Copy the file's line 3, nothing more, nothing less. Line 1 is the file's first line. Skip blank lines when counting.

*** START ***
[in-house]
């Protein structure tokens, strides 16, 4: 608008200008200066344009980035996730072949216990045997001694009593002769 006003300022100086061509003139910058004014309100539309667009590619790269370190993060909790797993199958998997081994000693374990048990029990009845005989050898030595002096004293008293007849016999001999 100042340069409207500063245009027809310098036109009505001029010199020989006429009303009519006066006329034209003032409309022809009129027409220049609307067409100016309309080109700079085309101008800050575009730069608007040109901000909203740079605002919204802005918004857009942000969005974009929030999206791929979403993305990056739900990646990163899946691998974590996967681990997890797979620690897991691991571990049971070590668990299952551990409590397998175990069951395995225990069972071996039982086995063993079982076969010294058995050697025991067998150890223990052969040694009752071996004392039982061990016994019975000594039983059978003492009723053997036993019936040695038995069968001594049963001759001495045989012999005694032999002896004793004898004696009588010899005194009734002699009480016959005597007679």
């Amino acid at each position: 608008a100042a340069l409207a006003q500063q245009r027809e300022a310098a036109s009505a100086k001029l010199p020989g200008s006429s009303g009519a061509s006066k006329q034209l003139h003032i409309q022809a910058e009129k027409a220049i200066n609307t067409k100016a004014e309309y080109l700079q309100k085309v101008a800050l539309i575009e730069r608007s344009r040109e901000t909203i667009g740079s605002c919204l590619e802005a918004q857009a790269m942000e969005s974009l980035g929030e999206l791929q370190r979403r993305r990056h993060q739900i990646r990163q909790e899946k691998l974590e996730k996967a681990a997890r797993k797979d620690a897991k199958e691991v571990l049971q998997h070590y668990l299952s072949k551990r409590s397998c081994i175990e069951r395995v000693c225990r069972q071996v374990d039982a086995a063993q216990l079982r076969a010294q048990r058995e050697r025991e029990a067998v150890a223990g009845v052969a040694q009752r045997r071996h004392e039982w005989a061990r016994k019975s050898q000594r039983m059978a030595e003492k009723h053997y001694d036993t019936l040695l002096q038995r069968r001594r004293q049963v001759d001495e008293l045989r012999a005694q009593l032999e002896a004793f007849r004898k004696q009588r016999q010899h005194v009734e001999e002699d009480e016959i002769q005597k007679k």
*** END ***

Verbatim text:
């Amino acid at each position: 608008a100042a340069l409207a006003q500063q245009r027809e300022a310098a036109s009505a100086k001029l010199p020989g200008s006429s009303g009519a061509s006066k006329q034209l003139h003032i409309q022809a910058e009129k027409a220049i200066n609307t067409k100016a004014e309309y080109l700079q309100k085309v101008a800050l539309i575009e730069r608007s344009r040109e901000t909203i667009g740079s605002c919204l590619e802005a918004q857009a790269m942000e969005s974009l980035g929030e999206l791929q370190r979403r993305r990056h993060q739900i990646r990163q909790e899946k691998l974590e996730k996967a681990a997890r797993k797979d620690a897991k199958e691991v571990l049971q998997h070590y668990l299952s072949k551990r409590s397998c081994i175990e069951r395995v000693c225990r069972q071996v374990d039982a086995a063993q216990l079982r076969a010294q048990r058995e050697r025991e029990a067998v150890a223990g009845v052969a040694q009752r045997r071996h004392e039982w005989a061990r016994k019975s050898q000594r039983m059978a030595e003492k009723h053997y001694d036993t019936l040695l002096q038995r069968r001594r004293q049963v001759d001495e008293l045989r012999a005694q009593l032999e002896a004793f007849r004898k004696q009588r016999q010899h005194v009734e001999e002699d009480e016959i002769q005597k007679k």